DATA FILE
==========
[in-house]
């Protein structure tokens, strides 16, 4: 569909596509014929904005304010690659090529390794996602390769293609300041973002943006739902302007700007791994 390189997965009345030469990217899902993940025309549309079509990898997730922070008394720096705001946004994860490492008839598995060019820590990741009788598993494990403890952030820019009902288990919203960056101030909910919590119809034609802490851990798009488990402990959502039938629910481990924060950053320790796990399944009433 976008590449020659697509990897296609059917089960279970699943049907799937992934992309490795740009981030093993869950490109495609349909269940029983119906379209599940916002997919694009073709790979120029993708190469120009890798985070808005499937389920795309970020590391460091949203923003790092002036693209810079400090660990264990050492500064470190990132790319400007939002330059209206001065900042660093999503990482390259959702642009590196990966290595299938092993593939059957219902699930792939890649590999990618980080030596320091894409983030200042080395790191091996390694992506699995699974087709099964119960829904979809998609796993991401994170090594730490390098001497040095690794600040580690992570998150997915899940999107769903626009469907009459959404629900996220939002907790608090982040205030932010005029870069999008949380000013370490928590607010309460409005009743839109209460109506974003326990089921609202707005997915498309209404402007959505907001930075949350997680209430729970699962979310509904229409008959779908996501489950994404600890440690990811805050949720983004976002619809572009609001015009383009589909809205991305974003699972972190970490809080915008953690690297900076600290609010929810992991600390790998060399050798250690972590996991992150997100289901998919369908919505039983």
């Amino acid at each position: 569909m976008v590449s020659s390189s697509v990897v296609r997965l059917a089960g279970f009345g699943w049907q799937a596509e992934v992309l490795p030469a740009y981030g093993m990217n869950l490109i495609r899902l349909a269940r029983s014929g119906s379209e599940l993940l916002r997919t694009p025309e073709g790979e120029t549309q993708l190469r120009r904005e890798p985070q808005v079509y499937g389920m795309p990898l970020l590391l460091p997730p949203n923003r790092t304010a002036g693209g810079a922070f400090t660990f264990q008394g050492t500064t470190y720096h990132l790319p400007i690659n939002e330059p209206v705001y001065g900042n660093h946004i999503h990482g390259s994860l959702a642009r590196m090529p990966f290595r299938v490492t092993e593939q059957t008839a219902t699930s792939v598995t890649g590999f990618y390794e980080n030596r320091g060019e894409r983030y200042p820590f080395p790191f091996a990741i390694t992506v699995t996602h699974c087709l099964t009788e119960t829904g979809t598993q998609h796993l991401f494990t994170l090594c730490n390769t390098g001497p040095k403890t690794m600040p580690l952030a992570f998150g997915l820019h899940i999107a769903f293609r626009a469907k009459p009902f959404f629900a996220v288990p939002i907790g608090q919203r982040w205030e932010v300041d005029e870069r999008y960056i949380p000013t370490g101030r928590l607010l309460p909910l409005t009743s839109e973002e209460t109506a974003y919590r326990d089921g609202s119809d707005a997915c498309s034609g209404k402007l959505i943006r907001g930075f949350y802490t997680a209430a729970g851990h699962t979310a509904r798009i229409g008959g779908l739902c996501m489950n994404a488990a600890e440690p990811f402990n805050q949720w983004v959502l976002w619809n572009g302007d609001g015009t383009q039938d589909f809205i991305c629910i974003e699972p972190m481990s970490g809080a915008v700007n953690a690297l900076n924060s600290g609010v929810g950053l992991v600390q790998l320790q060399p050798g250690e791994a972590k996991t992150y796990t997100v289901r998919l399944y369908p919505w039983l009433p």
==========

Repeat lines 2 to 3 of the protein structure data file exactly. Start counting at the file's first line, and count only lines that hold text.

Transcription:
């Protein structure tokens, strides 16, 4: 569909596509014929904005304010690659090529390794996602390769293609300041973002943006739902302007700007791994 390189997965009345030469990217899902993940025309549309079509990898997730922070008394720096705001946004994860490492008839598995060019820590990741009788598993494990403890952030820019009902288990919203960056101030909910919590119809034609802490851990798009488990402990959502039938629910481990924060950053320790796990399944009433 976008590449020659697509990897296609059917089960279970699943049907799937992934992309490795740009981030093993869950490109495609349909269940029983119906379209599940916002997919694009073709790979120029993708190469120009890798985070808005499937389920795309970020590391460091949203923003790092002036693209810079400090660990264990050492500064470190990132790319400007939002330059209206001065900042660093999503990482390259959702642009590196990966290595299938092993593939059957219902699930792939890649590999990618980080030596320091894409983030200042080395790191091996390694992506699995699974087709099964119960829904979809998609796993991401994170090594730490390098001497040095690794600040580690992570998150997915899940999107769903626009469907009459959404629900996220939002907790608090982040205030932010005029870069999008949380000013370490928590607010309460409005009743839109209460109506974003326990089921609202707005997915498309209404402007959505907001930075949350997680209430729970699962979310509904229409008959779908996501489950994404600890440690990811805050949720983004976002619809572009609001015009383009589909809205991305974003699972972190970490809080915008953690690297900076600290609010929810992991600390790998060399050798250690972590996991992150997100289901998919369908919505039983």
């Amino acid at each position: 569909m976008v590449s020659s390189s697509v990897v296609r997965l059917a089960g279970f009345g699943w049907q799937a596509e992934v992309l490795p030469a740009y981030g093993m990217n869950l490109i495609r899902l349909a269940r029983s014929g119906s379209e599940l993940l916002r997919t694009p025309e073709g790979e120029t549309q993708l190469r120009r904005e890798p985070q808005v079509y499937g389920m795309p990898l970020l590391l460091p997730p949203n923003r790092t304010a002036g693209g810079a922070f400090t660990f264990q008394g050492t500064t470190y720096h990132l790319p400007i690659n939002e330059p209206v705001y001065g900042n660093h946004i999503h990482g390259s994860l959702a642009r590196m090529p990966f290595r299938v490492t092993e593939q059957t008839a219902t699930s792939v598995t890649g590999f990618y390794e980080n030596r320091g060019e894409r983030y200042p820590f080395p790191f091996a990741i390694t992506v699995t996602h699974c087709l099964t009788e119960t829904g979809t598993q998609h796993l991401f494990t994170l090594c730490n390769t390098g001497p040095k403890t690794m600040p580690l952030a992570f998150g997915l820019h899940i999107a769903f293609r626009a469907k009459p009902f959404f629900a996220v288990p939002i907790g608090q919203r982040w205030e932010v300041d005029e870069r999008y960056i949380p000013t370490g101030r928590l607010l309460p909910l409005t009743s839109e973002e209460t109506a974003y919590r326990d089921g609202s119809d707005a997915c498309s034609g209404k402007l959505i943006r907001g930075f949350y802490t997680a209430a729970g851990h699962t979310a509904r798009i229409g008959g779908l739902c996501m489950n994404a488990a600890e440690p990811f402990n805050q949720w983004v959502l976002w619809n572009g302007d609001g015009t383009q039938d589909f809205i991305c629910i974003e699972p972190m481990s970490g809080a915008v700007n953690a690297l900076n924060s600290g609010v929810g950053l992991v600390q790998l320790q060399p050798g250690e791994a972590k996991t992150y796990t997100v289901r998919l399944y369908p919505w039983l009433p």